General guidelines for the evaluation of new anti-infective drugs for the treatment of intraabdominal and pelvic infections: Evaluation of new anti-infective drugs for the treatment of intraabdominal infections

Joseph S. Solomkin, David L. Hemsell, Richard L Sweet, Frank Tally, John Bartlett

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These guidelines deal with the evaluation of anti-infective drugs for the treatment of intraabdominal infections. The clinical entities consist of infections arising from any part of the gastrointestinal tract, from the distal esophagus to the colon. These include surgical infections of the bowel, biliary tree, liver, spleen, and pancreas. Virtually all intraabdominal infections are due to multiple microorganisms resident in the gastrointestinal tract; these include aerobes and facultative and obligate anaerobes. Infections are classified as complicated (requiring an operative procedure), uncomplicated (managed medically), and postoperative wound (the operative procedure should be curative, but anti-infective drugs are used to prevent further infection at the site). Clinical criteria are paramount for entry into a study and for evaluation of efficacy. For complicated infections an adequate operation is an important determinant of outcome and needs assessment. Cultures of purulent intraabdominal fluid or abscess material are the only valid microbiologic indicators of infection. The acute physiology and chronic health evaluation score is useful in defining the severity of acute illness. The control regimen should consist of effective, established drugs and surgical procedures for the condition. Duration of therapy for complicated infections is usually 5-14 days; for uncomplicated infections, 3-7 days; and for postoperative wound infection, 2-5 days. Periodic assessment of safety and efficacy must be conducted during therapy. The outcome at final assessment is cure, failure, or indeterminate.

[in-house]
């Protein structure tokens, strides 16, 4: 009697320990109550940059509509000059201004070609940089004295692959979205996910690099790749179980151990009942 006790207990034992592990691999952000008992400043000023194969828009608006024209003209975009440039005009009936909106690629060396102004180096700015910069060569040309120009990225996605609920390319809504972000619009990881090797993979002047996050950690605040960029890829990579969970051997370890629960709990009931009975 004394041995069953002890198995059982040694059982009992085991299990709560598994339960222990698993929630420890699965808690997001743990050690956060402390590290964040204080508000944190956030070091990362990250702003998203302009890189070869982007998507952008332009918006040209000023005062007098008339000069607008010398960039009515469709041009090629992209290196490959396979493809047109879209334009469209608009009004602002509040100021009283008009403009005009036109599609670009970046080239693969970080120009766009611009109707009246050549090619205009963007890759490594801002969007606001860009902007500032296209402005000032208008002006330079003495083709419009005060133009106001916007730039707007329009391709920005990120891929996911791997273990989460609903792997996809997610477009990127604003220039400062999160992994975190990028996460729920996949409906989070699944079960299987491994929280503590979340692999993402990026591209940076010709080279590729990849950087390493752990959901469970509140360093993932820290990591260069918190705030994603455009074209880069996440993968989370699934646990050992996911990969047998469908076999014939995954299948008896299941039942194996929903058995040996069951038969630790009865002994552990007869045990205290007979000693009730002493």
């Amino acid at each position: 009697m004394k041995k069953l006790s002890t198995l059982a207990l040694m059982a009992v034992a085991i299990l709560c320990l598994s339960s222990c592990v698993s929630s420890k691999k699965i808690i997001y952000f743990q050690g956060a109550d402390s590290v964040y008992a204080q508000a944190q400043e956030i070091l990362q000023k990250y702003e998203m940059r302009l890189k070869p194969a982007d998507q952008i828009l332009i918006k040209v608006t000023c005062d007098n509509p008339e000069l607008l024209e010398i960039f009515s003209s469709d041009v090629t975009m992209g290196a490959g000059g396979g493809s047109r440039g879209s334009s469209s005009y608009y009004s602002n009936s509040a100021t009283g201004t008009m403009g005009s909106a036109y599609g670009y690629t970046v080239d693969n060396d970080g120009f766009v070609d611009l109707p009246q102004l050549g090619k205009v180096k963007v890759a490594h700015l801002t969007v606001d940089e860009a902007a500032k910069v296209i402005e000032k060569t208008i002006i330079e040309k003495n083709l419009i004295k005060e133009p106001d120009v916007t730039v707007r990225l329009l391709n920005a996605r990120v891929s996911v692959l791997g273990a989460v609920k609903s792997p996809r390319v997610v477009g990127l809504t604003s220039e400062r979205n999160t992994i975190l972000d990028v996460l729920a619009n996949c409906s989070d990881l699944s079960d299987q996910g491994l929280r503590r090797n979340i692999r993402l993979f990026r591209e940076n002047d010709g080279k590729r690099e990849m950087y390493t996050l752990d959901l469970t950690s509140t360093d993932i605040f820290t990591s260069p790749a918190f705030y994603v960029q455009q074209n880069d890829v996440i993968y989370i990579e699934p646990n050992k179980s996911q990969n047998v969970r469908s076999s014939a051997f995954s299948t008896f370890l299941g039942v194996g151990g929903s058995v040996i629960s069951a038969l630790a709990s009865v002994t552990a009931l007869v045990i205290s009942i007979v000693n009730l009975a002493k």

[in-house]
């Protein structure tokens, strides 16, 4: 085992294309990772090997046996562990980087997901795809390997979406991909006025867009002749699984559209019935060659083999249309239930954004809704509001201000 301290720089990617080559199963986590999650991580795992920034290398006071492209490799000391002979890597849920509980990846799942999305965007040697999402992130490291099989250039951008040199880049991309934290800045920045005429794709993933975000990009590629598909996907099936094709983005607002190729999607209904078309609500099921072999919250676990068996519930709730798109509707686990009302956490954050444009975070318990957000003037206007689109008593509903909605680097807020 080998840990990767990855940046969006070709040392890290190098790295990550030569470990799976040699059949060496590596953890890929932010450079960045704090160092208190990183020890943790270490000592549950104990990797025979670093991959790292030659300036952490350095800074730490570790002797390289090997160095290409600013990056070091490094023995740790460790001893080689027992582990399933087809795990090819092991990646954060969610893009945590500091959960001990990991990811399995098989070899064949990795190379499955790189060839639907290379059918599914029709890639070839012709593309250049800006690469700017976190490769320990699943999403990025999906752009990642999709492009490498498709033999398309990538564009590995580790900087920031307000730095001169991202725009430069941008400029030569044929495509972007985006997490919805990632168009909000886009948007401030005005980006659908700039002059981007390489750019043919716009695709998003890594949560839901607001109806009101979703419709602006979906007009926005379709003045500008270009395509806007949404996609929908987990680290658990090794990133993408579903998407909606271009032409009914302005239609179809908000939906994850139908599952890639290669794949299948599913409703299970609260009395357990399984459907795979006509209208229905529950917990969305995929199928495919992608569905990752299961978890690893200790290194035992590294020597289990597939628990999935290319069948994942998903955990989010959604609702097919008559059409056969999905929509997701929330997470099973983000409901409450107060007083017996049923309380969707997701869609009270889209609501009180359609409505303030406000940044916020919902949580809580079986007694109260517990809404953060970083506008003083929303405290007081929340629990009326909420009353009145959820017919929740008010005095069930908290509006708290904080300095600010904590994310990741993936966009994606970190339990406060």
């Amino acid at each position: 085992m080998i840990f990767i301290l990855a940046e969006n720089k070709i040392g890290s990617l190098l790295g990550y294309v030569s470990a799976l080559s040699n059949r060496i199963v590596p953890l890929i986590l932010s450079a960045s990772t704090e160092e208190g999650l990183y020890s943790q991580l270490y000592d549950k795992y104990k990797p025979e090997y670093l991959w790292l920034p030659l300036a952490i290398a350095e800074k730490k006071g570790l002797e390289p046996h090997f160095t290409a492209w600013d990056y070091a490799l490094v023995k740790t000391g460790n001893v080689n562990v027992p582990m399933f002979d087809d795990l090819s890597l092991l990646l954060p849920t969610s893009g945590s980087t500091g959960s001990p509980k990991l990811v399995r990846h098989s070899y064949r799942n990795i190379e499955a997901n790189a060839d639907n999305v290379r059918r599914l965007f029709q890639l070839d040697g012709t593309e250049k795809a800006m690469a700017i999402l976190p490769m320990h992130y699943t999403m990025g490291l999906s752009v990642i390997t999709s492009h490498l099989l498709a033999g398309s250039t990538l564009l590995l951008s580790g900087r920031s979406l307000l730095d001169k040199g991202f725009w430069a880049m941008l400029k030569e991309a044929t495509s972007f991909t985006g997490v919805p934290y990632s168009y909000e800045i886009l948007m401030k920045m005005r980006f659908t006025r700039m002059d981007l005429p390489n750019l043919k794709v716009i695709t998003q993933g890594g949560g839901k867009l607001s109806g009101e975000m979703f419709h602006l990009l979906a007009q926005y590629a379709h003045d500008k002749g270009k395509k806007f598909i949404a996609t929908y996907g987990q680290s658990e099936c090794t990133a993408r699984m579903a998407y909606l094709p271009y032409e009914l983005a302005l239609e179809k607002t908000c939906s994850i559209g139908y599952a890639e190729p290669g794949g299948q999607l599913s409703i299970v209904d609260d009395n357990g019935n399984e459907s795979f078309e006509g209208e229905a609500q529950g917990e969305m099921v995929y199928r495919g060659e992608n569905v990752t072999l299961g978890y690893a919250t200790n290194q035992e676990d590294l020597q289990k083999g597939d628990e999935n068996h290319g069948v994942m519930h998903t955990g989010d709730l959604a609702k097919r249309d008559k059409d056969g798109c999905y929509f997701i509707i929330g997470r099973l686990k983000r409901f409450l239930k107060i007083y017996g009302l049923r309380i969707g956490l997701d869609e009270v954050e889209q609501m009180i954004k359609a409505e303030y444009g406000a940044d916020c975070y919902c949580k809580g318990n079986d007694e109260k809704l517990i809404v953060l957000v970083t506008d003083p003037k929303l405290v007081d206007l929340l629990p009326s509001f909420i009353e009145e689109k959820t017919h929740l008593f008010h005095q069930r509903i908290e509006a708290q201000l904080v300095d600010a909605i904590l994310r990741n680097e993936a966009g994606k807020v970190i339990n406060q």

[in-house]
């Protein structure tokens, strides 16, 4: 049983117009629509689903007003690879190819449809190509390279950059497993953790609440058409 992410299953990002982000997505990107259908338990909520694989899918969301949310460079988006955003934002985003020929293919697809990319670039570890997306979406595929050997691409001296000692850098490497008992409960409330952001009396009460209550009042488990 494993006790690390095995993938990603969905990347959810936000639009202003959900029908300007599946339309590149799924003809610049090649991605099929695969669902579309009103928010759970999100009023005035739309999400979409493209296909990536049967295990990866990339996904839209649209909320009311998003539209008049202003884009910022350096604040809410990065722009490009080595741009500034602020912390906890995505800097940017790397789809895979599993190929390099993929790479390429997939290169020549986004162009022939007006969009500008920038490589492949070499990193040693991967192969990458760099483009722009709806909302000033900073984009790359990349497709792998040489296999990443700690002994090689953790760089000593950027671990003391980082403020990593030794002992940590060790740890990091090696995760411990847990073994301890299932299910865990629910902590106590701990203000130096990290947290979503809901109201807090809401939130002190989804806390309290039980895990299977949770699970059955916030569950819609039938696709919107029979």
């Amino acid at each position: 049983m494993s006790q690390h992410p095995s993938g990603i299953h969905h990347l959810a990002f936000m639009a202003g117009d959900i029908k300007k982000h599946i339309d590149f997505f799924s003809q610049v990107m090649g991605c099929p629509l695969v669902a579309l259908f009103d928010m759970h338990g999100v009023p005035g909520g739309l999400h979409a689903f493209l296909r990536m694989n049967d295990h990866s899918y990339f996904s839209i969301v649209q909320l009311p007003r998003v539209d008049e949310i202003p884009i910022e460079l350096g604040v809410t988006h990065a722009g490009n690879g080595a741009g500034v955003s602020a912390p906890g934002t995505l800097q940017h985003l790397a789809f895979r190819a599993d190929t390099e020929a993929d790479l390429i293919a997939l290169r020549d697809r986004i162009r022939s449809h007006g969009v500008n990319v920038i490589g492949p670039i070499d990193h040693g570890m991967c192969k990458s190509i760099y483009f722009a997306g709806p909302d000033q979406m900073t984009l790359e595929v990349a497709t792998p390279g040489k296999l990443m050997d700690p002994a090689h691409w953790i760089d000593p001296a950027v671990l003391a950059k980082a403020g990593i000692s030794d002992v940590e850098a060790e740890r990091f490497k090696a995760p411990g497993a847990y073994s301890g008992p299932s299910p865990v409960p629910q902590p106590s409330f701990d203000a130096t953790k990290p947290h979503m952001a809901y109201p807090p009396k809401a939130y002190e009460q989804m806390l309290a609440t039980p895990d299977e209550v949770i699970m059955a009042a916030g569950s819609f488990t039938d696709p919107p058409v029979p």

Original languageEnglish (US)
Pages (from-to)S33-S42
JournalClinical Infectious Diseases
StatePublished - 1992


ASJC Scopus subject areas

  • Infectious Diseases
  • Microbiology (medical)

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